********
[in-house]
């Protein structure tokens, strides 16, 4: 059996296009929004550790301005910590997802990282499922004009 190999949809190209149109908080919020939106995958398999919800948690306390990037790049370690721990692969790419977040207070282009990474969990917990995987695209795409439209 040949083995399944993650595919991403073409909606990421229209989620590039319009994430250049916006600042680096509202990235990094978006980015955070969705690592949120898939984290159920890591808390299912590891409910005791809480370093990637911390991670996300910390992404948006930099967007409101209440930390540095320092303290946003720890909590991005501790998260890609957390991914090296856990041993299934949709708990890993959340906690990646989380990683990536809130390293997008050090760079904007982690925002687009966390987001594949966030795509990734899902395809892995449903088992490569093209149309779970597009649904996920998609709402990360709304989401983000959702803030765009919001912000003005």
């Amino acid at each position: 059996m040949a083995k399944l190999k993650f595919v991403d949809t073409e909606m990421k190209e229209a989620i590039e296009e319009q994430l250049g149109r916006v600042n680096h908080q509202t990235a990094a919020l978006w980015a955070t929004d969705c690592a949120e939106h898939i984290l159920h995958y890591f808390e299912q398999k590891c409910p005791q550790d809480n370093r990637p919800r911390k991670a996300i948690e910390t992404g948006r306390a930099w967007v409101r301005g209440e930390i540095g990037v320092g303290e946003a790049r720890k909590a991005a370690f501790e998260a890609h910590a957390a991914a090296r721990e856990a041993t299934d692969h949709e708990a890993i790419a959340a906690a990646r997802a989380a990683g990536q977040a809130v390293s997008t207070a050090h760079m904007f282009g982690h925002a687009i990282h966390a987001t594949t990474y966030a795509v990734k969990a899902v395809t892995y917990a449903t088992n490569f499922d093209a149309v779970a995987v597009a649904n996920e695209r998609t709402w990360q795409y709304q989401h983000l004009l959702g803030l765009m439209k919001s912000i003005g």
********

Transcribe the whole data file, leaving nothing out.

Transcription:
[in-house]
């Protein structure tokens, strides 16, 4: 059996296009929004550790301005910590997802990282499922004009 190999949809190209149109908080919020939106995958398999919800948690306390990037790049370690721990692969790419977040207070282009990474969990917990995987695209795409439209 040949083995399944993650595919991403073409909606990421229209989620590039319009994430250049916006600042680096509202990235990094978006980015955070969705690592949120898939984290159920890591808390299912590891409910005791809480370093990637911390991670996300910390992404948006930099967007409101209440930390540095320092303290946003720890909590991005501790998260890609957390991914090296856990041993299934949709708990890993959340906690990646989380990683990536809130390293997008050090760079904007982690925002687009966390987001594949966030795509990734899902395809892995449903088992490569093209149309779970597009649904996920998609709402990360709304989401983000959702803030765009919001912000003005």
């Amino acid at each position: 059996m040949a083995k399944l190999k993650f595919v991403d949809t073409e909606m990421k190209e229209a989620i590039e296009e319009q994430l250049g149109r916006v600042n680096h908080q509202t990235a990094a919020l978006w980015a955070t929004d969705c690592a949120e939106h898939i984290l159920h995958y890591f808390e299912q398999k590891c409910p005791q550790d809480n370093r990637p919800r911390k991670a996300i948690e910390t992404g948006r306390a930099w967007v409101r301005g209440e930390i540095g990037v320092g303290e946003a790049r720890k909590a991005a370690f501790e998260a890609h910590a957390a991914a090296r721990e856990a041993t299934d692969h949709e708990a890993i790419a959340a906690a990646r997802a989380a990683g990536q977040a809130v390293s997008t207070a050090h760079m904007f282009g982690h925002a687009i990282h966390a987001t594949t990474y966030a795509v990734k969990a899902v395809t892995y917990a449903t088992n490569f499922d093209a149309v779970a995987v597009a649904n996920e695209r998609t709402w990360q795409y709304q989401h983000l004009l959702g803030l765009m439209k919001s912000i003005g």